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Hi/Lo: Denmark's Christiania and Valdemars Slot

The people who adore Denmark tend to like it for the same reasons that other people find it unexciting.

No nation on earth is more sensible, reasonable, healthy, tidy, virtuous, nice. The Danes were the first to prohibit slave trading, the first to make school compulsory and free, early pioneers in social welfare. And where else in the 21st century do you find freshly baked breads and good wine for sale at highway service stations?

Yet part of the appeal of foreign travel is to glimpse and taste the exotic immoderation at the centers of other cultures—extravagant, operatic church interiors in Rome; Shanghai's suddenly metastasizing Blade Runner skyline; Tokyo's vast indoor fish market at dawn; pharaonic tombs; bullfights; czar's rooms made of amber; hovels; strangeness; extremes.

Denmark's signature location, on the other hand, is Tivoli—a nice, pleasantly democratic, carefully managed pleasure garden for families; neither huge nor tiny; not fancy or state-of-the-art but not a weird historical artifact either; a place where the entertainment sensibility runs a wholly familiar gamut from lower-middle (Whac-A-Mole) to middle-middle (a Dane doing perfect Frank Sinatra covers) to upper-middle (the Alvin Ailey dance troupe).

In France, strolling the boulevards and ogling the grand buildings of Baron Haussmann's Paris, a literary person thinks of the transgressive, troublemaking freaks who once walked the same streets: Rimbaud, Huysmans, Céline, Genet. In Denmark, wandering Copenhagen's quiet, charming, small-scale, tasteful downtown, one thinks of Hans Christian Andersen—and then maybe of Karen Blixen, whose stories (under the pen name Isak Dinesen) her unappreciative countrymen tended to find too aristocratic, too exotic, too fantastic, too romantic.

So, 113 years after my great-grandparents emigrated from Denmark to Nebraska, I visited the ancestral homeland for the first time with a somewhat perverse agenda: I wanted to organize a trip around the country's touristic outliers, the vividly high and the vividly low.

My most astute local tutor turned out to be Allan Ottsen, a Copenhagen banker and archetypal Dane—generous, civilized, fair-minded, good-looking—whom I met on my second day in the country.

"There really are no extremes in Denmark," Ottsen said as he drove me, my wife, and our teenage daughters to dinner at his home, 45 minutes north of Copenhagen. For instance, even under the current right-leaning government, the tax Ottsen paid on the Audi sedan in which we were riding was $100,000, almost twice the cost of the car. He smiled at our astonishment, but he didn't seem rueful or bitter. The intention of a nearly 200 percent tax on such luxuries, he said, is not so much Socialistic in a strict economic sense, but cultural—to discourage conspicuous displays of personal wealth. Even the fringe political parties in Denmark, he said, are rather moderate, and the Danish press is mild and anti-sensational. It is a capitalist country, certainly, but has not yet succumbed to American-style hypercapitalism—most of the big chain stores and supermarkets closed at five on Saturday and all day Sunday.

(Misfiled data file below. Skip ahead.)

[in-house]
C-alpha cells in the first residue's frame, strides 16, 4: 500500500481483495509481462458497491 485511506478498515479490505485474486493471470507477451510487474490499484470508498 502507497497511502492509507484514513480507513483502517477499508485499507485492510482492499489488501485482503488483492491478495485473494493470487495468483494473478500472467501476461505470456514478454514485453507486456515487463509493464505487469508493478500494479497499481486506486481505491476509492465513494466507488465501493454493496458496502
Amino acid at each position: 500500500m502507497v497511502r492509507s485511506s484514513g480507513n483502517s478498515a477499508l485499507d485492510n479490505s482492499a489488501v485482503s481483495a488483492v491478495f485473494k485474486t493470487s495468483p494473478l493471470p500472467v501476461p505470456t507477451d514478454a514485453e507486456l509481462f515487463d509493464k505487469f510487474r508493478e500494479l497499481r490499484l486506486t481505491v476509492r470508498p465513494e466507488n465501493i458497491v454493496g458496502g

"It's the Jantelov," Ottsen said, pronouncing the J as we would a Y, "our Danish don't-excel tradition."

I made a note. Jantelov, or Jante's Law, I learned later, is the life imitating art imitating life invention of another Danish-born fiction writer. Aksel Sandemose's satirical 1933 novel En flyktning krysser sitt spor (A Refugee Crosses His Tracks) nailed the essential spirit of a country prone to extremism only in its deep insistence on restraint, understatement, and homogeneity. His fictional Danish town of Jante required that no citizen consider himself special—not smarter, better, wiser, more interesting, knowledgeable, or important than anyone else.

Ottsen was driving us the long, scenic route up the coast to exurban Fredensborg, by way of what locals call the Gold Coast. But these sea-view neighborhoods of the wealthiest Danes look distinctly upper-middle-class rather than rich—absolutely modest by the standards of Greenwich, Connecticut; or Malibu. If there are houses there larger than 10,000 square feet, I didn't see them. Ottsen paid $160,000 for his car, wears a conservative suit and tie, and runs a bank, and his house and large yard abut the grounds of Queen Margrethe's summer palace—yet he baked us bread and cooked us dinner using eggs from chickens that he and his wife, Else Marie, raise and herbs and vegetables they grow. No airs, no ostentation: Jantelov.

Growing up in Nebraska, I realized, I had lived under the same law without knowing its name. The Scandinavian immigrants who populated the eastern Great Plains transplanted their social progressivism to a few districts (as in Minnesota), but everywhere, from Grand Rapids to Fargo to Omaha and beyond, their native suspicion of individual idiosyncrasy and specialness was baked into the Midwestern personality. It's why I left Nebraska as soon as I could, why I live in the wildly anti-Jantelovian city of New York, and why I love the interestingly extreme. But it's also why I was a halfhearted hippie as a teenager, have been disinclined to live very large as an adult, and why my politics, when all is said and done, seldom diverge too far from the sensible center.


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